20. Yuk Hui in “Search” compares shopping for an apple in the grocery store with searching for a result on google. This parallelism humanizes large search engines and likewise computerizes the human mind. It is a fundamental human principle is to recognize and organize information so that we can access it easily. We as humans do this by compartmentalizing memories and learning, this is very similar to how search engines like google run. Google uses an index as a sort of “key” for retrieval of information. Hui emphasizes on the fact that “searching, sorting and indexing are activities that can hardly be discussed separately.” Thus to comprehend searching, we must first understand indexing and vice versa. Indexing is system of forming meaningful connections, the earliest documented form of indexing was an early accounting system from the Sumerians in fourth millennium BCE. While indexing has developed far past these pictograms, the basic principles remain the same: relations are the core to information retrieval.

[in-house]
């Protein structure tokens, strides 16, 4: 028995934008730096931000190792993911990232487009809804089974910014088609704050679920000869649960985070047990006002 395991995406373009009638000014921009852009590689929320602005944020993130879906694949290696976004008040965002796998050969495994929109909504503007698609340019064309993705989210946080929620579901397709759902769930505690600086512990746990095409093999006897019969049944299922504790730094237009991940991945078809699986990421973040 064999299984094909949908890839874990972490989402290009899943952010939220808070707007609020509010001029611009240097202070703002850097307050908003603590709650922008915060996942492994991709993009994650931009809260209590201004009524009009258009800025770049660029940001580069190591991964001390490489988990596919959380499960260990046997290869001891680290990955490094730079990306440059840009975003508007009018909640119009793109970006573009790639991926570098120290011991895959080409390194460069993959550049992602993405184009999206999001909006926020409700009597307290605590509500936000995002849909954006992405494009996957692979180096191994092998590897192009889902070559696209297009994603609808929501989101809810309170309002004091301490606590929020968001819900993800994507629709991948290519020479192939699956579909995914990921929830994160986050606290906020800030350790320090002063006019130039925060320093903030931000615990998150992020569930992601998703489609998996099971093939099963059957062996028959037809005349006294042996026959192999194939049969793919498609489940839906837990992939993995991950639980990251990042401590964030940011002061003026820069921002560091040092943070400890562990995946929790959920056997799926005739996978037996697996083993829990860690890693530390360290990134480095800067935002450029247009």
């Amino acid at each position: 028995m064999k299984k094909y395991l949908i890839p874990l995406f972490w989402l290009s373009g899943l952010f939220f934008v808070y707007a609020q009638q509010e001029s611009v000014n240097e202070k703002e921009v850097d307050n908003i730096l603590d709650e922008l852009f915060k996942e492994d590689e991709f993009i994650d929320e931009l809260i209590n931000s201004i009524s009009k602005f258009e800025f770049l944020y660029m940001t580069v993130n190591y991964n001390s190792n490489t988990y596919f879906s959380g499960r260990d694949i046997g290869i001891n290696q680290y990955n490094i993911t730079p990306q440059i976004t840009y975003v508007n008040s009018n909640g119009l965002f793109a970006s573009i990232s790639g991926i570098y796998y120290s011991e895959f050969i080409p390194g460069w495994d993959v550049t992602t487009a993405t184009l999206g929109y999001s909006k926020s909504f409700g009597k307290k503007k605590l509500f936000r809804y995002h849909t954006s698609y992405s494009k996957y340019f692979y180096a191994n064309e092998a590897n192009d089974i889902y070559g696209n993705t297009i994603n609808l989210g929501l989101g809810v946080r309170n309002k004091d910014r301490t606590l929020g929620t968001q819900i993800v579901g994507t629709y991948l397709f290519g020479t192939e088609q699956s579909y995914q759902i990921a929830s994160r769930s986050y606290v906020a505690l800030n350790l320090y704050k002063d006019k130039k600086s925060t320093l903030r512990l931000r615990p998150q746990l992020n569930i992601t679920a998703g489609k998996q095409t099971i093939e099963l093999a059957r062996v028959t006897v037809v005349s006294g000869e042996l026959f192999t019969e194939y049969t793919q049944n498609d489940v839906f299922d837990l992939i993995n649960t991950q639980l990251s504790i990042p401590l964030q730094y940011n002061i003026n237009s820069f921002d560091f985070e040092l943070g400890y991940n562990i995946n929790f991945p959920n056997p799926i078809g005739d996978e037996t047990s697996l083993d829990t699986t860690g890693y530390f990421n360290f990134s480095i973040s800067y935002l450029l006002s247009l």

The incredible innovation of the internet created challenges for searching, however through this challenge created a whole new system for databasing. Google has even utilized previous searches to personalize the search results while retaining relevance. By using this method of personalization, google has humanized the internet and made it more comparable to how our mind processes information. While these large search engines can seem dauntingly abstract, by comparing them to the human mind we can begin to understand searching, sorting and organizing with its many implications.